ABOUT THE FILM
Made in 1994 in Louisville, Nashville and Chattanooga, HALF-COCKED follows a group of kids who steal a van full of music equipment and pretend to be a band in order to stay on the road. The film features Ian Svenonius and members of Rodan and The Grifters, playing versions of themselves. With music by Unwound, Slant 6, Freakwater, Versus, Polvo, Smog, Helium and others. After completing the film Hawley and Galinsky took the film on tour showing it rock clubs across the US and Europe.
The film was largely funded by a small advance for a soundtrack that was released by Matador Records. Shot over 10 days in 3 different cities in Kentucky and Tennesse. Conceived as a document rather than a documentary, the fimmakers set out to document the Undergound Music scene that they were a part of. They wrote parts for friends who were in bands and had them basically play versions of themselves. The intent was to have each person change the script so that it felt like what they would say. Ian Svenonious showed his genius by changing his parts in extreme ways that expanded the scope of the film, and forced major changes to the script.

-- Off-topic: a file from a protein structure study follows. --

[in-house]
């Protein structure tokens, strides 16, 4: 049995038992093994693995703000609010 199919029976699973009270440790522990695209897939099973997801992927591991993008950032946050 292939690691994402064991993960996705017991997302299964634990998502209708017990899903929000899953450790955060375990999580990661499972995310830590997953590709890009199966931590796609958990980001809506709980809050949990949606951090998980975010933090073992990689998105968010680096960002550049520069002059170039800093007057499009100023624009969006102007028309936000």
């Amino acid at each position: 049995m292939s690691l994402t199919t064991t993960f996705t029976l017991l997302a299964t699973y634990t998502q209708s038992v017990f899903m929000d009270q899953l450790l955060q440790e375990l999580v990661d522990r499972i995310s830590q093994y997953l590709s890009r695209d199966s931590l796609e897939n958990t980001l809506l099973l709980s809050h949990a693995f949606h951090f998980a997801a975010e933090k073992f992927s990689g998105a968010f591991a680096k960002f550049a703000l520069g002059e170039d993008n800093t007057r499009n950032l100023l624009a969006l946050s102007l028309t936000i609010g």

“It doesn’t seem too bold to say Half-Cocked is an Easy Rider for the 90’s and deserves as much attention.”-ERIC GLADSTONE, ALTERNATIVE PRESS
“Bracing in it’s dry humor and first hand accuracy” -VARIETY
“Hawley and Galinsky know how to make pictures shudder with feeling” – MANOHLA DARGIS
“Life among young bohos and would-be rockers gets a strikingly true-to-life treatment in the deadpan road movie “Half-Cocked.” Co-creators Suki Hawley and Michael Galinsky are indie-rock scene veterans, experience that shows in every frame. While the no-budgeter may be too insiderish and understated for the Generation X masses, its wry comic veracity could score a bulls-eye with hip college auds.” – GODFREY CHESHIRE, VARIETY
“This raw and moody drama from 1994, by the husband-and-wife team of Suki Hawley and Michael Galinsky (they co-wrote, she directed and edited, and he photographed, in appealingly grainy black-and-white), captures a moment of grungy charm, when independent art-rock scenes were new and resolutely local. A quintet living in a ramshackle house in Louisville gets a gig at a club, but the show turns sour when the vain, pretentious glam-punk Otis (Ian Svenonius) goes onstage and smacks Tara (Tara Jane O’Neil), the quintet’s spiritual leader—and his sister—for spoiling his encore. In revenge, Tara steals his van and equipment and drives the rest of the band to Chattanooga, where they scuffle along in fear and desperation. Though the aesthetic is rough-and-ready, Hawley is a sincere and sensitive storyteller who brings the characters to life with subtle, oblique touches that show who they are without saying too much about them. Casting highly regarded indie rockers and filling the soundtrack with their songs, Hawley movingly roots their music in a way of life as well as in the grimy urban landscapes they inhabit.” -RICHARD BRODY, NEW YORKER